Tuesday, July 31, 2012

Debunking the Muni Bond

HIlarious---after the lead SEC Commissioner states that the muni-Bond market is illiquid, opaque, and huge, and "recommending" that investors deserve full disclosure like in other financial markets.

However, this plays out at the same time as the Economic Hit Man recommending that financial advisors be absolved of all liability in recommending muni-bonds.   Many muni-bonds income will be exempt from the new 3.8% Obama tax hike.

Individual investors hold 75% of all the Muni Bonds, aha!  I have discovered the true "retail" market. It is large too, a $3.7 trillion market


The powers that be want to consolidate power.   They have been taught that the current world set-up is a free for fall of power and corruption, and they might as well dance while the music is still playing.

After all, what is there to lose----if you get caught there are two options:
If Private....you resign from the board, take your $18M parachute and go chase some concubines around in Uruguay or whatever.

If Public, you go in front of a sham investigative committee, get them to create some additional withdrawal of public freedoms to "crack down", and then you resign so that you can be hired by the industry that you were formerly regulating and thus "go to heaven" as it is called in the corrupt world of government and nuclear cartel such as the TEPCO / Gov arena.

But I digress, after Commissioner Walter declared them illiquid and opaque, without protection of investor disclosure, then she jumps into the Kumbaiya land of wishful thinking (and responsibility avoidance)....

....not necessarily proposing extensive new federal regulations and that it couldn’t expand its authority over the market much more without action from Congress. She said the integrity of the market would be best served by having the participants in bond transactions “join hands” to improve their practices voluntarily

But these bonds are safe right?   Not so.

A handful of municipalities have recently tried to get out of their obligations to bondholders by declaring bankruptcy. And bankers have gone on trial for taking advantage of cities and states through bid rigging.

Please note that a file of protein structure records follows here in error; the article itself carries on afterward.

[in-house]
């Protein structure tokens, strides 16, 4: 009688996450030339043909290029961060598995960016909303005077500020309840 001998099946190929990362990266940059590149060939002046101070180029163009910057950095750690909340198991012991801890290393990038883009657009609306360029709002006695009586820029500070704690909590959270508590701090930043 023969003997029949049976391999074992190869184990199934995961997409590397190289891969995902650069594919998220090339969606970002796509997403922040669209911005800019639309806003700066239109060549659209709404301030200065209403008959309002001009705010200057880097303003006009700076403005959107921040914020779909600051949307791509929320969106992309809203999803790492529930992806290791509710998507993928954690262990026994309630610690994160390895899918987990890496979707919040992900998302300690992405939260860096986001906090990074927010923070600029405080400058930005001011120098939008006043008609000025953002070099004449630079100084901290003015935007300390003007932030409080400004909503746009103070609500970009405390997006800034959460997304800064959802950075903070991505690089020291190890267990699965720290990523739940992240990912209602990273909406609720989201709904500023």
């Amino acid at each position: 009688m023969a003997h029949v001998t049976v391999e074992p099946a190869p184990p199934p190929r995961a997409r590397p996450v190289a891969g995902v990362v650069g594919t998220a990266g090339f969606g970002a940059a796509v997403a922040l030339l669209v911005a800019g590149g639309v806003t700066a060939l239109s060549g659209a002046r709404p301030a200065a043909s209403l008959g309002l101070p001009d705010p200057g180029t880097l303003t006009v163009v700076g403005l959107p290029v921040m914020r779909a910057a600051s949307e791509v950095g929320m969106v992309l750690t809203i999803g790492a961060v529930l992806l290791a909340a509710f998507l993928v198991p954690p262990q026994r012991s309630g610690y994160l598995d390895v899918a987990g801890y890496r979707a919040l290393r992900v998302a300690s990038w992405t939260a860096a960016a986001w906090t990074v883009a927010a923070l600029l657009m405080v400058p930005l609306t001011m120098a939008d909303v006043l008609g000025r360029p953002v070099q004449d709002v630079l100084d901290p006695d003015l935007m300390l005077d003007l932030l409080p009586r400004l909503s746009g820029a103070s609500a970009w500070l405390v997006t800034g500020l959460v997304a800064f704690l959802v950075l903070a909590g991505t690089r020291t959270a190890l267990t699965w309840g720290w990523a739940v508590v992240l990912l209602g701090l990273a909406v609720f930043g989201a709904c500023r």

Beyond just these problems, financial firms charge big markups when investors buy and sell the bonds, and of course most of this is hidden in the details.

So next time your broker is pimping out some Muni's, think about saving 3.8% on income of say 5% on your principal.   So on 100k investment, $5000 income per year and you can save 3.8% of that or roughly $200.

So for a $200 savings, you can place $100,000 at risk.    And the Economic Hit Man is pushing things this direction.    Makes you say Hmmmmm

Its a win-win-win-win though   

1) Financial advisers continue to make huge money, thus helping to pump up the US GDP reports

2) Municipalities get to go back to spending money like drunken sailors getting the union guys off the bench and getting money to flow into union coffers which then flows in to campaign contributions thus also helping to consolidate power,

3) Retail money is brought off the sidelines and "into play" increasing the liquidity of these bonds like a melting bowl of jello that Lucy can pull the rug out form more easily, and let the HBB distribute their Muni bond holdings.

4) As Muni's go bankrupt, the Fed can jump into "saving" bond holders at 80cents on the dollars while extracting power and debt over the Municipalities to keep them in line, more power consolidation at the Federal level.    The New World Disorder Embryo.  


  1. on the same day, MarketWatch comes out recommending munis for retirees

    ... unsustainable state budgets and bankruptcies 

    MUB chart 
    massive, prolonged divergence of OBV with price (past 4 months)
    Volume by price shows most support is well below current levels

  2.  Hey, best comment ever!  Thanks.

    HIlarious, the average woman thinks that $250k is enough to retire on, and the average man thinks $400k is enough.   What a joke!!!

  3. I hope that without enough frugality and deleveraging $400K may one day be enough to live on for 25 years. This would require most of us to change our expectations of rising prices and conspicuous consumption.

    "Are there ways that we—well meaning, moral and informed people—unknowingly contribute to our nation's culture of inflation and excess spending?" 

    "Bad money corrupts a rational economic order, and ignoring this issue when voting makes one as responsible for inflation as those who actively promote such policies."

    "Inflation, then, confers no general social benefit; instead, it redistributes the wealth in favor of the first-comers and at the expense of the laggards in the race. And inflation is, in effect, a race--to see who can get the new money earliest. The latecomers--the ones stuck with the loss--are often called the fixed income groups. Ministers, teachers, people on salaries, lag notoriously behind other groups in acquiring the new money. Particular sufferers will be those depending on fixed money contracts--contracts made in the days before the inflationary rise in prices. Life insurance beneficiaries and annuitants, retired persons living off pensions, landlords with long term leases, bondholders and other creditors, those holding cash, all will bear the brunt of the inflation. They will be the ones who are taxed." http://mises.org/money/3s2.asp


Insightful and Useful Comment!